In partnership with SA’s top medical aesthetic companies
If you’ve made the decision to try injectables such as botulinum toxin or fillers, or having a thread lift done, don’t go anywhere before considering the following…
- It’s important that you consult an experienced medical professional – an aesthetics doctor, dermatologist or a plastic surgeon – who performs these treatments on a regular basis in his/her own medical practice. Ask friends whose results you like who did their treatment, and check out the practice’s website to see if it feels like a good fit for you.
- Next, make a consultation appointment with your chosen doctor who practices from his/her own rooms so that correct medial requirements such as proper consent forms, patient records and correct medical waste disposal are complied with. Remember, you’re the client, and you’re entitled to ensure you feel comfortable and in safe hands in a safe, medical environment.
- Look for their qualifications and certificates of regular training. Experts practice aesthetics in a safe medical environment and will not only be more up-to-date with the latest trends and techniques, they will also be more skilled at assessing your individual needs and enhancing the natural features of your face without giving you a frozen mask or “trout pout”. Experienced doctors will have an intimate knowledge of the muscular anatomy of the face and how to avoid unwanted consequences.
- Ask the doctor what training they have had and how many of these procedures they do on a monthly basis.
- Ask to see before and after pictures of patients in their clinic.
- The doctor needs to take your full medical history, allergies (e.g. milk protein or egg allergy) and list of medications and nutritional supplements you’re taking to assess if there are any contraindications to the treatment. Full disclosure is very important here.
- Ensure the doctor asks you what your concerns are before they decide on how to proceed. They need to listen to what you believe needs fixing before they give their input. Listen with an open mind to their suggestions (shown by using a hand-held mirror) as their knowledge could mean an even better final result.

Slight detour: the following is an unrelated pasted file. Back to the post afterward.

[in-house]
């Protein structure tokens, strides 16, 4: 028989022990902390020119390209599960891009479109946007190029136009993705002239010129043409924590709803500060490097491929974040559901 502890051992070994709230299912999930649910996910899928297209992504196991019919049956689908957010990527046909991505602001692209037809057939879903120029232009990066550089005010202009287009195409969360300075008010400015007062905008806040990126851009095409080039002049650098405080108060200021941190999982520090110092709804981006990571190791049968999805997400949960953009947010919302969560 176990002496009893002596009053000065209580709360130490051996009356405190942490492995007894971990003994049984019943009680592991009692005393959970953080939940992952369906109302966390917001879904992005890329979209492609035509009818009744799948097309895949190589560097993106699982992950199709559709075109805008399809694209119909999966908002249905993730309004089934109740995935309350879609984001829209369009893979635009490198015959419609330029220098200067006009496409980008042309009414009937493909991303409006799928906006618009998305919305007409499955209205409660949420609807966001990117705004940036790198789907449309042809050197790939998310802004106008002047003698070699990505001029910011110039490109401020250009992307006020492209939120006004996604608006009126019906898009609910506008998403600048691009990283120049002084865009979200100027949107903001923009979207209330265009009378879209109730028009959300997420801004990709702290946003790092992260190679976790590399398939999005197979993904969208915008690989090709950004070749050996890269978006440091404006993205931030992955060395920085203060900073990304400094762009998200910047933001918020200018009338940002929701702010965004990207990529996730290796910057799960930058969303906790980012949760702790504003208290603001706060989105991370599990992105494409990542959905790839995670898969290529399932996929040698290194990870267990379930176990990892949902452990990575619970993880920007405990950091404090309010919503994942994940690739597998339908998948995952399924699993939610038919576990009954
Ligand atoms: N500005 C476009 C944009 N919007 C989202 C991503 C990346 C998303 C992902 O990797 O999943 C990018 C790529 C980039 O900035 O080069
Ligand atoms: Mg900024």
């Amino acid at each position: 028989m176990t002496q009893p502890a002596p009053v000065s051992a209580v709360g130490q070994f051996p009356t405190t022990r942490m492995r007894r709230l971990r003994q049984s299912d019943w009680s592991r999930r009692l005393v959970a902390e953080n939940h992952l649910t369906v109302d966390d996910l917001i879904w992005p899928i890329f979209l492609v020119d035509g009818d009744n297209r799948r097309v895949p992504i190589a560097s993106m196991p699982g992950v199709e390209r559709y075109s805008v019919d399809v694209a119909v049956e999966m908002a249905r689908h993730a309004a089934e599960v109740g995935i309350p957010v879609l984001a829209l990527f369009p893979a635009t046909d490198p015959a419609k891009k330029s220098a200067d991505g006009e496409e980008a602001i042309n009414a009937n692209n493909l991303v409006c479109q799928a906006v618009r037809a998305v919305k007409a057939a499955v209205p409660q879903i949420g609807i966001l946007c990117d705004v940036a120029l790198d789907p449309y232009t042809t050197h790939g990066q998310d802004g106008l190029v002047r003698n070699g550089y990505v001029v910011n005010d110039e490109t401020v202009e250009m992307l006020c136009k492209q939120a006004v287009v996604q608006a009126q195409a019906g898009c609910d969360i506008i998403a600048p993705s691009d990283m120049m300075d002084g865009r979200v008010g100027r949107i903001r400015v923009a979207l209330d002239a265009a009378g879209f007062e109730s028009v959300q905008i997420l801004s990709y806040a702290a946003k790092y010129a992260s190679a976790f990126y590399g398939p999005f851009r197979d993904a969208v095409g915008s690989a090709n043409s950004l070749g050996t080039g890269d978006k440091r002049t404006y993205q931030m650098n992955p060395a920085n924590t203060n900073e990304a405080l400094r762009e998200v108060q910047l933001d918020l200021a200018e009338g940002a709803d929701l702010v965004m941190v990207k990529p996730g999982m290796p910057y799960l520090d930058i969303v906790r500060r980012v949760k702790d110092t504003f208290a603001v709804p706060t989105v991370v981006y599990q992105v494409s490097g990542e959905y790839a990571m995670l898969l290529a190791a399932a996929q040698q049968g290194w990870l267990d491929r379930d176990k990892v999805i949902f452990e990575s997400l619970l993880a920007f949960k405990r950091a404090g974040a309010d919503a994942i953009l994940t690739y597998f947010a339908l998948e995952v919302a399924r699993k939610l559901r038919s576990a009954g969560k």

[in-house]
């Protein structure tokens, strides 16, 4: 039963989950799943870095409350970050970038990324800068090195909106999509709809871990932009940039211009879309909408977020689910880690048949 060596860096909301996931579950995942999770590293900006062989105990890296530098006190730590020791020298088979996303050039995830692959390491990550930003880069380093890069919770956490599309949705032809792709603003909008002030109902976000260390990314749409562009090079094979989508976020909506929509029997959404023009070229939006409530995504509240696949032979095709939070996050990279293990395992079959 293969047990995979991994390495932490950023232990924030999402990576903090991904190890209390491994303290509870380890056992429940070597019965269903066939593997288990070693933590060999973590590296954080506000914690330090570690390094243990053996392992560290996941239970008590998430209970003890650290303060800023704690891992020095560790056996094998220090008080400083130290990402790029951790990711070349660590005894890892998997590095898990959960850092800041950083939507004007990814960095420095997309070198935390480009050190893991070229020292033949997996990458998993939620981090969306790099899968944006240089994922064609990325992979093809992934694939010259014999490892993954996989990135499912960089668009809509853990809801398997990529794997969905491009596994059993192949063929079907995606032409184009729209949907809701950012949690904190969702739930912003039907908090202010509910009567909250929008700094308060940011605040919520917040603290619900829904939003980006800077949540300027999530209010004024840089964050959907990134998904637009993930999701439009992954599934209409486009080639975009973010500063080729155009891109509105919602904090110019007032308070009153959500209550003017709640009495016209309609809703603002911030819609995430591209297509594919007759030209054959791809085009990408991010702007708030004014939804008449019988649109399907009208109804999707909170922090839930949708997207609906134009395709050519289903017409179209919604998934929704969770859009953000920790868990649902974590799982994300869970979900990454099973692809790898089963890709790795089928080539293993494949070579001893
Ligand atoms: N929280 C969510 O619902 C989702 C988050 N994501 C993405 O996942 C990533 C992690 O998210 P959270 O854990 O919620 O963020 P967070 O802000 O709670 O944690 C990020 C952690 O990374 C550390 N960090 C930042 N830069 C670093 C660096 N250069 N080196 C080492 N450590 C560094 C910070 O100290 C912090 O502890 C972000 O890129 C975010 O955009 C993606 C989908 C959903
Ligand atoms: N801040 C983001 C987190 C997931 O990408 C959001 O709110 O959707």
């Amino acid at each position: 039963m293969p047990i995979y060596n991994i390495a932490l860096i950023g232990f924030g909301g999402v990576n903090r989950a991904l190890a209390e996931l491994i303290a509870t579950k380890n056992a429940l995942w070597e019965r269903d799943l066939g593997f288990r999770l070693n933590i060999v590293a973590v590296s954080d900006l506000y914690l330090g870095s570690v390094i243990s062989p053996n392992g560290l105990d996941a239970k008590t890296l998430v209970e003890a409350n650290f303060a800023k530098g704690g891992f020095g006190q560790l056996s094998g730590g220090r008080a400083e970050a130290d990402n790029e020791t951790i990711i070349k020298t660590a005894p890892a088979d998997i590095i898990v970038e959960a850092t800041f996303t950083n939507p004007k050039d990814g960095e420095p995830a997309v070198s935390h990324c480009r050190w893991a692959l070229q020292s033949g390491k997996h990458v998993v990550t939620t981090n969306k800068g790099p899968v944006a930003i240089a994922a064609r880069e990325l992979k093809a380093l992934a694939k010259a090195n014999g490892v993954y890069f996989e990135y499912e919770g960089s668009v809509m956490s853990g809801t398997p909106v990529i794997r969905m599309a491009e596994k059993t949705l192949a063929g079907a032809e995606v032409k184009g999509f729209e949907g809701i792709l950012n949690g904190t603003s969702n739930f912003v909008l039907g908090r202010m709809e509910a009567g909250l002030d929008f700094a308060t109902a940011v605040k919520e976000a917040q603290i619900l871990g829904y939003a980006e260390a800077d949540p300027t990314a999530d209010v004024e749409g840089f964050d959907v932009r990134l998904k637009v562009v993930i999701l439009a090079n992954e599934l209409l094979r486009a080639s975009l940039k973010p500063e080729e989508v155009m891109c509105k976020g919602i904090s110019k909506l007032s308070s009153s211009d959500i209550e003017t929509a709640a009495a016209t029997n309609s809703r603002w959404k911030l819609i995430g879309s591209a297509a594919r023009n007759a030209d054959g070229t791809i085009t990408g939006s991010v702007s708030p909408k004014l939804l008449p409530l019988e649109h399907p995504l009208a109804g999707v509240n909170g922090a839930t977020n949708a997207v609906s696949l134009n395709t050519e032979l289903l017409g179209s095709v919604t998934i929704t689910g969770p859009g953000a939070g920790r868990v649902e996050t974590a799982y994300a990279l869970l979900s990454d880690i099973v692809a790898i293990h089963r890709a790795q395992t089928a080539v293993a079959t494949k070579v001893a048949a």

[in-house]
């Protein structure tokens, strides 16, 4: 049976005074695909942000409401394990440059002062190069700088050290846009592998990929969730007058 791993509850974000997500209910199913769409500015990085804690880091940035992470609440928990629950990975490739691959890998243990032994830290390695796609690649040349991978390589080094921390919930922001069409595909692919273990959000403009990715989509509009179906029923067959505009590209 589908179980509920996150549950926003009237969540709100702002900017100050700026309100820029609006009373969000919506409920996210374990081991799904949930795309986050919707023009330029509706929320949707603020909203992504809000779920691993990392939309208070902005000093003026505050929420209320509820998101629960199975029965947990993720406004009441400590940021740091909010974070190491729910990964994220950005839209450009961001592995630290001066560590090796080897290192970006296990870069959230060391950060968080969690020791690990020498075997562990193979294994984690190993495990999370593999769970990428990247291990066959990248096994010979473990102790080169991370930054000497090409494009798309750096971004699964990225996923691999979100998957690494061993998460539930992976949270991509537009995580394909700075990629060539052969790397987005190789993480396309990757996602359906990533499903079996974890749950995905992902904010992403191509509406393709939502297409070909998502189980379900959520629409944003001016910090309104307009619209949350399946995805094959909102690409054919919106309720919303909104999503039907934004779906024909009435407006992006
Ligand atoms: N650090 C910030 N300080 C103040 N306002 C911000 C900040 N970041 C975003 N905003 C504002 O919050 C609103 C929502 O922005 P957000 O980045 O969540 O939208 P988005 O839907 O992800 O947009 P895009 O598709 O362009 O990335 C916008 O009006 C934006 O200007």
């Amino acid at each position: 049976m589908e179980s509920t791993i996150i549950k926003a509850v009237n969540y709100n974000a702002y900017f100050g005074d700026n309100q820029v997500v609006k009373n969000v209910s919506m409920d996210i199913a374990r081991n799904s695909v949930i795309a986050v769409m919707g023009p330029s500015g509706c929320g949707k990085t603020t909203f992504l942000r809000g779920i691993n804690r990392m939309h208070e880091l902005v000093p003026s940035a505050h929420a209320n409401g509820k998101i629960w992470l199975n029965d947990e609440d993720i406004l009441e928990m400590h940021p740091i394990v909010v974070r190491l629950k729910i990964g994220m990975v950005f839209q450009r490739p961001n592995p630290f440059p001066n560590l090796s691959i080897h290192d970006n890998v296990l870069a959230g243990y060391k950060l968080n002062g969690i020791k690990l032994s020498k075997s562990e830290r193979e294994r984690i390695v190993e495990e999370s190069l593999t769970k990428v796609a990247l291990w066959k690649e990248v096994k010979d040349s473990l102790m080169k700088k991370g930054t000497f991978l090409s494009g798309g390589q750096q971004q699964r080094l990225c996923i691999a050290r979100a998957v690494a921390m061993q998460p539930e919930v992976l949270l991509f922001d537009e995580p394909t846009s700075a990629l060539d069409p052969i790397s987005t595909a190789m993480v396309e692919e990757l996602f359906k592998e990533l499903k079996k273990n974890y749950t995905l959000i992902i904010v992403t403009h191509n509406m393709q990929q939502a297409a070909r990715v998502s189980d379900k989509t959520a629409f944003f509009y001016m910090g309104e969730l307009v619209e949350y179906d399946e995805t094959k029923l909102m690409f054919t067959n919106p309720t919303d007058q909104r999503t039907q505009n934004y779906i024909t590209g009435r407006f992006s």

- Ensure that proper informed consent has been obtained. This includes possible side-effects and risks which should be clearly explained.
- Discuss your budget limitations. This isn’t the time to be shy. They should take this budget and the maintenance schedule into consideration when choosing the treatment option.
- Be cautious of doctors who promise too much, such as no downtime – as there may be a certain amount of bruising or bleeding.
- Ensure that there are proper medical records kept of your procedure to ensure that the follow up consultation can be tracked.
What’s in store?
Equally important to injection technique is the product itself.
- It must be a legal (registered with the MCC), certified genuine product. Unfortunately, there are counterfeit and illegally imported products available in SA, used by unscrupulous injectors.
- For Botox®, for instance, the label on a certified vial features a hologram. For Dysport we recommend that you ensure it is purchased from a legitimate pharmaceutical wholesaler and that it has not been tampered with.
When it comes to threads, Princess® LFL Lift features Princess packaging with a manufacturing date and lot number. Silhouette Soft® comes sealed in sterile packaging. The packaging also contains a lot number, batch number, manufacturing and expiry dates as well as a CE mark.
In the case of fillers, such as Restylane® and Perlane, it’s very difficult for a consumer to tell a counterfeit product from an original. One way this has been picked is through design inconsistencies in the branding on the box. With CROMA-Pharma Princess®, ask to see the vial/box so that you can check that it has a manufacturing date and lot number.
- Be cautious about too-good-to-be-true offers! If it’s very cheap, it could be a signal that the product is not genuine or legal, and if you go for it, you could be left with unwanted consequences and no legal or medical recourse, unless you’re prepared to pay for it yourself.
- The product, especially botulinum toxin, has a “cold chain” requirement and should therefore be stored in the fridge, and the doctor should show you the expiry date on the vial as a matter of course. If they don’t, ask to see it. It is your right to know.
Before and after care
Before your consultation, the practice should tell you what you need to do (and not do) before your procedure.
After the procedure you should be given proper guidelines regarding post-procedure care, and what to do regarding potential complications, side effects etc.
Make sure you follow all instructions carefully and don’t skip follow-up appointments. You should have a follow-up two weeks after treatment to see that everything is going according to plan, which is why medical records are vital.
A word of caution
Recourse in the case of something going wrong is the reason why it’s critical to choose a reputable aesthetic clinic that uses a registered product – and not a beauty salon. Payment for injectable treatments should always be made directly to the doctor’s medical practice and not to a salon, as the sale of medical treatments cannot legally be made to non-HPCSA registered entities. Doctors are also prohibited by law from paying commissions to beauty salons or therapists.
As with any medical procedure, there is always a small chance of complications. You may also not be 100% satisfied with the result, in which case you need to be able to return for correction. Fillers and threads can be reversed or altered, therefore choose a doctor who knows how to do this.
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